In episode 415, Mike and James continue with an overview of the evidence around depression. In this episode we talk about the use of antipsychotics for depression or augmentation of antidepressants, stopping antidepressants and the chances of withdrawal, and non-medication treatments.

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In episode 414, Mike and James continue with an overview of the evidence around depression. In this episode we talk about antidepressant management nuances from lower doses, to dose escalation, switching, and the time to response.

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Handout

In episode 413, Mike and James continue with an overview of the evidence around depression. In this episode we talk about the evidence around the effectiveness of antidepressants and learn if they work, how well they work, and if any one is better than the others.

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Handout

In episode 412, Mike and James do an overview of the evidence around depression. In this episode we talk about ruling out depression and the struggle of how to look at antidepressant evidence.

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Handout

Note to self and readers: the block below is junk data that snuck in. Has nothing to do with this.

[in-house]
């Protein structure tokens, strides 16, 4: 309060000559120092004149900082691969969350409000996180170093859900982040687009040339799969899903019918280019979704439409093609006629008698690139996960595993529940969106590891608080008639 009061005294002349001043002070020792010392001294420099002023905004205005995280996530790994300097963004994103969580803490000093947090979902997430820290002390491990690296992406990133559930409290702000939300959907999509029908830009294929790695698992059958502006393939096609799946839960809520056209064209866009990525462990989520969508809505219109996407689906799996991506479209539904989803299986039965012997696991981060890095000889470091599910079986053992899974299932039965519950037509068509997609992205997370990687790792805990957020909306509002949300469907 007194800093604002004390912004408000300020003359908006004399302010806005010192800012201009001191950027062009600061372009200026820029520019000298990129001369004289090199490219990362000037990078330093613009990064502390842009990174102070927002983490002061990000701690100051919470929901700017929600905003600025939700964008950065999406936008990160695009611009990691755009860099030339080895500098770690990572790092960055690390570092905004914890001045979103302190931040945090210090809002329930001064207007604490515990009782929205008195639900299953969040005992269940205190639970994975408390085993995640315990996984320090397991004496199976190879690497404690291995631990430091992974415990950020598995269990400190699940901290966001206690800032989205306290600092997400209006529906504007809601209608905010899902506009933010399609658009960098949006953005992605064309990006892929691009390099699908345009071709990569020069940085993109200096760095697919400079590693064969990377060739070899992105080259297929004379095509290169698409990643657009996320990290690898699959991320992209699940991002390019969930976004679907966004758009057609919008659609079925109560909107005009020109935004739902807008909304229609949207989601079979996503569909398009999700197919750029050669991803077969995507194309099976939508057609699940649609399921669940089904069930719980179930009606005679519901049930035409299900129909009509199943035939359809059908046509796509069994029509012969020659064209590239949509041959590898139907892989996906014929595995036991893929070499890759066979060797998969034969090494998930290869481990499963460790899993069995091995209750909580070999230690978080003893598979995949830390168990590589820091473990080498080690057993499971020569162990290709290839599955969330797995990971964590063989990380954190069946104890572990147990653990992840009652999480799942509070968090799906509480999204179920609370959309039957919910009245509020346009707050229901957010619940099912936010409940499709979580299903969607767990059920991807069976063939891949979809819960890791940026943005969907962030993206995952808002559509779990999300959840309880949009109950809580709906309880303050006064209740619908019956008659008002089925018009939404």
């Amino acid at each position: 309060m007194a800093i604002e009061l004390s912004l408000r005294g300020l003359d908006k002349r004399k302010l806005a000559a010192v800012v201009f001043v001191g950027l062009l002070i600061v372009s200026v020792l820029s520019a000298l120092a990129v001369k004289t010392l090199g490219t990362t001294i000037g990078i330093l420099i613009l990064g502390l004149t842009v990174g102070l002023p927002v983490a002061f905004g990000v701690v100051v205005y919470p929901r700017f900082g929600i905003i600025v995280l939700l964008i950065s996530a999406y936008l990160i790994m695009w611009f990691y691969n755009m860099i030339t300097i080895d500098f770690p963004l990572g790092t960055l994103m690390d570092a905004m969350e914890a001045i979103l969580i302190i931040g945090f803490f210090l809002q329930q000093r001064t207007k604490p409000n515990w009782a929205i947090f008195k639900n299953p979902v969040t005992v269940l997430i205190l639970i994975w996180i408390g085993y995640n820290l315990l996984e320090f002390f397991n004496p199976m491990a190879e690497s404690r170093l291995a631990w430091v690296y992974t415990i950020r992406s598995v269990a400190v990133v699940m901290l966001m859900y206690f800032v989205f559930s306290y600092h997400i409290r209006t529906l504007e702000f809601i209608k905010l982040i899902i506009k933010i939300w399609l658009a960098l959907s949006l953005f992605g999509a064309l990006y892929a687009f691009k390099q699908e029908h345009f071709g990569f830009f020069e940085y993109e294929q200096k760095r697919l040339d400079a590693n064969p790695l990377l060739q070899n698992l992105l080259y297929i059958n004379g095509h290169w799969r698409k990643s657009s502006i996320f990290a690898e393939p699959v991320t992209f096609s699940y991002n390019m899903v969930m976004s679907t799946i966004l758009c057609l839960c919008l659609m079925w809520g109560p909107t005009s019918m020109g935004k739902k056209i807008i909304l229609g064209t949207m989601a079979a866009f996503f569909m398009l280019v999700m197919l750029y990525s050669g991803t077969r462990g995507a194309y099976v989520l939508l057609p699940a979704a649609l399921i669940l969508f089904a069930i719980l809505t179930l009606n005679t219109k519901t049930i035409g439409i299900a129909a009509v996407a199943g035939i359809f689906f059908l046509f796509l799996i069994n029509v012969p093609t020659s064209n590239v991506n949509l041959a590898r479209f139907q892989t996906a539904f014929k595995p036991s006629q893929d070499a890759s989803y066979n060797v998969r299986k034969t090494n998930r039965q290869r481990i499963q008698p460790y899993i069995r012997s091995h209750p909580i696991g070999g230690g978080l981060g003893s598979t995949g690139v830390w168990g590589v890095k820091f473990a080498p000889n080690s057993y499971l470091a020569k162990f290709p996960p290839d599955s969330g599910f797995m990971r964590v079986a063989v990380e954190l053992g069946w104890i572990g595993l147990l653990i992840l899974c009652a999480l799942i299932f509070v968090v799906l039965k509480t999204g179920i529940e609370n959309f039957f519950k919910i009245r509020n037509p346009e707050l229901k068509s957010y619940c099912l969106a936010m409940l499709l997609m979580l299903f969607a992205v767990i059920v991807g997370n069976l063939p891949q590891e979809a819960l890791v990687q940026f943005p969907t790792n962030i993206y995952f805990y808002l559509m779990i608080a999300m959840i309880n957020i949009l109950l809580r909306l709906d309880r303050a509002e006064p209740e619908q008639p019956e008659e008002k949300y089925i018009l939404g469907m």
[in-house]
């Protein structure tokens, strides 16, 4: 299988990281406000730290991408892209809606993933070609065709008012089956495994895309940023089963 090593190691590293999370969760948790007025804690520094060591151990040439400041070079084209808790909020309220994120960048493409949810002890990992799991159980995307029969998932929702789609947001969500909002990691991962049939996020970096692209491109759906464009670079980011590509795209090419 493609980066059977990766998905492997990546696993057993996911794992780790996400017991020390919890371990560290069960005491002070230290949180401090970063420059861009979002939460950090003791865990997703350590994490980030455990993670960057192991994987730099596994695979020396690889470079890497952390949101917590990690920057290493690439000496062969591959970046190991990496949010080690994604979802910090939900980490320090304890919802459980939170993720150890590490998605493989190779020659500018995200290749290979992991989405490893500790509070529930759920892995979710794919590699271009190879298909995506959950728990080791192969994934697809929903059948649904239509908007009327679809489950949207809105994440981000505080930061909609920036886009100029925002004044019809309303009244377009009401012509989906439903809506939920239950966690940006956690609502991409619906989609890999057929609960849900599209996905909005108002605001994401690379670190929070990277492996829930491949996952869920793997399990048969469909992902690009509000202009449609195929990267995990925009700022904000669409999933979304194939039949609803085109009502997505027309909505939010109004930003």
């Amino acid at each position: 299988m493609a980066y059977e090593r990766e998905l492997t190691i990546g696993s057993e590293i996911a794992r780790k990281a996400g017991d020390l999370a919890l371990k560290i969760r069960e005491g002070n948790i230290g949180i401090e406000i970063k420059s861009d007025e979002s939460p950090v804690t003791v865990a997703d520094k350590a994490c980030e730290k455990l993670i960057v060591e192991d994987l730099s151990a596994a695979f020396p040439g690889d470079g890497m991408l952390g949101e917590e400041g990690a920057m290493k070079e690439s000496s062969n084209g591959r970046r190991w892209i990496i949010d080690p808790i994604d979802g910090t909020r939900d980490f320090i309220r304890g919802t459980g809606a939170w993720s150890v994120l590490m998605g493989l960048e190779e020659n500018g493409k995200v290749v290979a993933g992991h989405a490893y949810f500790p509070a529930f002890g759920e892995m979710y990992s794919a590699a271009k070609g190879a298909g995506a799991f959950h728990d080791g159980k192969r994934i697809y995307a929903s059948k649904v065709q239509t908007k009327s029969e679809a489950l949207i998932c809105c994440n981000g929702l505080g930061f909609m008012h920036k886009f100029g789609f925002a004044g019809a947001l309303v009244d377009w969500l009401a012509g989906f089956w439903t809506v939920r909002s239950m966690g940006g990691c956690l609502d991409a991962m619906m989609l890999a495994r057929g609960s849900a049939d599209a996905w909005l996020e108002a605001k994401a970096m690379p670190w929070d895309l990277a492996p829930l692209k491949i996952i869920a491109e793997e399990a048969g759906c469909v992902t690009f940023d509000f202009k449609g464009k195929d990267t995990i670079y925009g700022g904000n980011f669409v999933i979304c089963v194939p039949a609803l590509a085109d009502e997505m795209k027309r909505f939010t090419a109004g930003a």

In episode 411, Mike and James get annoyed – obviously in a nice way - having to talk about a new cohort study on eggs and an RCT of yet another omega-3 product. We try to put them into the context of all the other evidence available for these “products”.

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In episode 410, Mike, James, and Adrienne discuss the evidence around antidepressants in the elderly. We find 40% to 80% of elderly patients will recover with antidepressants, but a number of studies show no difference from placebo response rates. In addition, approximately 20% will stop due to adverse effects. 

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Tools for Practice

In episode 409, Mike and James yet again welcome Adrienne from Red Deer to talk about whether or not we need to give antibiotics for drained abscesses. We find out that relatively, the benefit of increased cure is similar to the chance of side effects.

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Tools for Practice

In episode 408, Mike and James talk about a couple of recent survey publications. One, which examined patient satisfaction around patient requests and denials of those requests. The other examined how often and why patients are not always honest about disclosing medically relevant information. At the end we decide there is a little liar in all of us and we just need to accept it.